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The following letter is reproduced with permission of the author.
2 January 2004
Professor of Literature
City University of New York
NY NY 10036
Dear Professor Dickstein,
I write regarding your interview today on NPR about Upton Sinclair and beef corporations.
Lyndon Johnson inviting an aged Sinclair to the White House for the signing of an update to food regulatory laws reveals not the "success" of Sinclair's efforts early in the 20th Century. It reveals, alas, a century of failure, diversion and mirage.
In scores of books and hundreds of articles and across a life-time of political activism, Upton Sinclair did not merely complain about "corporate concentration" and a "corporate-dominated" press. Sinclair, as I am sure you know but declined to say, believed in the public ownership of life's necessities. He knew this was essential if human persons were to keep the possibility of democratic self-governance alive in these United States. He was, after all, a socialist.
When it came to the meat-packing industry -- or any industry for that matter -- he was not an advocate of government agencies regulating corporate behaviors. Over his entire life, he worked for the people's ownership of and control over economic decisionmaking. He sought to enable the majority to define all human-made institutions. Like the Populists of the late 19th century -- and like masses of Earthlings born since the 1600s -- he knew that if We the People did not own and control ourselves, others would own and control our thoughts, our work, our food, our government, the planet.
During TR's presidency, a few corporations ran the nation's beef show. TR's pure food laws -- and then LBJ's "update" -- were regulatory bandages upon a system designed and controlled by corporate kings. The regs did nothing to interfere with corporate ownership and control. Indeed, these regulatory bandages helped speedup and strengthen the growing corporate denial of people's basic rights.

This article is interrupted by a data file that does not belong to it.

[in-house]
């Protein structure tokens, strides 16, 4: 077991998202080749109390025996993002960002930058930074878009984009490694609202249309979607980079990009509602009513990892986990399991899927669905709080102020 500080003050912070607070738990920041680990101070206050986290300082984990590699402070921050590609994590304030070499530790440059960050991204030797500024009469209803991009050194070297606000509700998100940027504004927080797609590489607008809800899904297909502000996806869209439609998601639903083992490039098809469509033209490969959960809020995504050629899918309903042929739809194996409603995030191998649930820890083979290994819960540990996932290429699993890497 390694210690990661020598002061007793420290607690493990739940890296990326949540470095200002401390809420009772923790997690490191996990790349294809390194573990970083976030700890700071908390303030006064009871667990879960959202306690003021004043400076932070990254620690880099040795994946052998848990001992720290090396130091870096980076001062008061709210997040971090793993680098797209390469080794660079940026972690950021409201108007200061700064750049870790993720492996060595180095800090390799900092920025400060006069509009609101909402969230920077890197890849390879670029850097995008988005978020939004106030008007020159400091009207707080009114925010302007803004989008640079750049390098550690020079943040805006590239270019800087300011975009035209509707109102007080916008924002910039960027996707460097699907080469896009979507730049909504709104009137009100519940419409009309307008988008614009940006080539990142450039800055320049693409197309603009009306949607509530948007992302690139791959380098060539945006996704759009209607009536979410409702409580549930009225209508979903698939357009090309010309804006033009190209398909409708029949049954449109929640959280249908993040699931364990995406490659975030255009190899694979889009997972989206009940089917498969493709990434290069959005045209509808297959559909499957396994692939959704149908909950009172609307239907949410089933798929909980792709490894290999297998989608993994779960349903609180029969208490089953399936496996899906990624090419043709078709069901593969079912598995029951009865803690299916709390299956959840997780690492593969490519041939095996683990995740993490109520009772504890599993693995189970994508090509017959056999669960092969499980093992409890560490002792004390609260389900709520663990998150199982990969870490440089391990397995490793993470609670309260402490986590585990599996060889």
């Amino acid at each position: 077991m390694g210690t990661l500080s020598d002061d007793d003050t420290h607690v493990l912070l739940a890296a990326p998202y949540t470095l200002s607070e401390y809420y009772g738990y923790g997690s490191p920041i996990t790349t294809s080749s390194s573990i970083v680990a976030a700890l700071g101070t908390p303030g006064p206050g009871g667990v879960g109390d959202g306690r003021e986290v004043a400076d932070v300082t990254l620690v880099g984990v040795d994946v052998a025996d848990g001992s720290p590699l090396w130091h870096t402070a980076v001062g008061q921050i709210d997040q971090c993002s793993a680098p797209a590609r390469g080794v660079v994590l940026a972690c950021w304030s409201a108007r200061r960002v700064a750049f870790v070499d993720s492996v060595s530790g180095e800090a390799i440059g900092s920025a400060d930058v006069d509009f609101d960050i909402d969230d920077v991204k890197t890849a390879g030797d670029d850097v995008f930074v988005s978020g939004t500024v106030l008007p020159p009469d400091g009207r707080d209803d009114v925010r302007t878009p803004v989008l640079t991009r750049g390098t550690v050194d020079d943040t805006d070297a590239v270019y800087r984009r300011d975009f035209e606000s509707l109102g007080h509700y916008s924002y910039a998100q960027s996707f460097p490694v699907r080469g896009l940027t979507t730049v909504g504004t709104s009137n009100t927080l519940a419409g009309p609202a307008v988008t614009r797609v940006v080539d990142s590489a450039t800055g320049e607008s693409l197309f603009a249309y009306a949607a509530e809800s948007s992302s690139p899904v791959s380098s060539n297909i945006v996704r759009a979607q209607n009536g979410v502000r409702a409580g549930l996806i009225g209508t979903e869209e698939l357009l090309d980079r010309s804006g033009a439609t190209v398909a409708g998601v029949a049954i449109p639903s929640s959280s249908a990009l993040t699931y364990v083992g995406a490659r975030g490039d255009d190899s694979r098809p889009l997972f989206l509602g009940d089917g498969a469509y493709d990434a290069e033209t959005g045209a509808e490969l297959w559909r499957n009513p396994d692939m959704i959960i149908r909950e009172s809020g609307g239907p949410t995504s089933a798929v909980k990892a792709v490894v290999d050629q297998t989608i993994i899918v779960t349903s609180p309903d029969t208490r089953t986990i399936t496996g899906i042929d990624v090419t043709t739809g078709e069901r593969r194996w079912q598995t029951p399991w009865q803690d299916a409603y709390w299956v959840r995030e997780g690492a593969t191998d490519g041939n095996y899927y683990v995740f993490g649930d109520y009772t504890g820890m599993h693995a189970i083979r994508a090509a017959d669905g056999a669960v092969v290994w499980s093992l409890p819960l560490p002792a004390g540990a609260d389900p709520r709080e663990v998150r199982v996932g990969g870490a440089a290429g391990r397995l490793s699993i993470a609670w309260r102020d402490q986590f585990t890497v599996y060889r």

What's the evidence? Today, four corporations have a vise-like grip on 80% of beef production. Another four call the shots over 70% of pork production. A handful of corporations dominate sales, transportation and advertising of food. Even more than 100 years ago, human alimentary intake is dictated by guess who?
A century of food, energy, health care, transportation, mining, forestry, etc., regulation ad nauseum has demonstrated that Sinclair was on the money, that the Populists were correct. But thanks to corporate-plus-miseducated newshounds -- and to professors who for bizarre reasons hide their knowledge under pleasant flim-flam -- so many people have been diverted by so many grand false regulatory "victories" that corporate managers have walked off not only with our food, the Earth's resources and our liberty, but also with our history.
It would be very excellent if professors such as yourself able to reach millions over the people's airwaves  gave those callow reporters -- and eager listeners everywhere -- accurate history. Today, you had the opportunity to identify Sinclair's presence at that LBJ bill signing as evidence that since We the People still do not own and control meat corporations, corporate kings are still calling the shots.
You could have told the future: even if a little civic pressure builds up about mad cow disease, We the People will get no further this time around without knowing our country's history, and without demanding independence and mobilizing for constitutional subordination of all relevant corporations.
You could have said that if we are not hip to the past, we'll end up with yet one more vapid little regulation (like the Sarbanes-Oxley law, also signed with fanfare at the White House no doubt with corporate financial responsibility geezers on show). And you could have described how the corporate press and corporate politicians galore will grandly declare this new law as another great victory for the people.
The Earth needs you to be true to your profession, Professor. Otherwise, bring on that old BSE!
Richard L. Grossman,
PS: I enclose a little something. If you would like to engage us on the ideas offered therein, or grapple with other POCLAD material, do contact me. And see the letter from Martha Hubbart in Miami to the NYTimes: She knows what questions to ask.
Copyright © 2004 by Richard Grossman
New York Times, 1 January 2004
Mad Cow Disease:
To the Editor:
Re "U.S. Issues Safety Rules to Protect Food Against Mad Cow Disease" (front page, Dec. 31):
Mary had a little lamb,
And when she saw it sicken,
She shipped it off to Packingtown,
And now it's labeled chicken.
This bit of verse was written in response to "The Jungle," the 1906 novel by Upton Sinclair that exposed the appalling practices in the meatpacking industry.
Public reaction resulted in the pure-food legislation that (or so I was taught) corrected the abuses. And yet I read that the Department of Agriculture is just now taking new steps to ban the use of sick cows in the nation's food supply.
How did we get here? What has been going on in that 98-year interval?MARTHA HUBBART
Miami, Dec. 31, 2003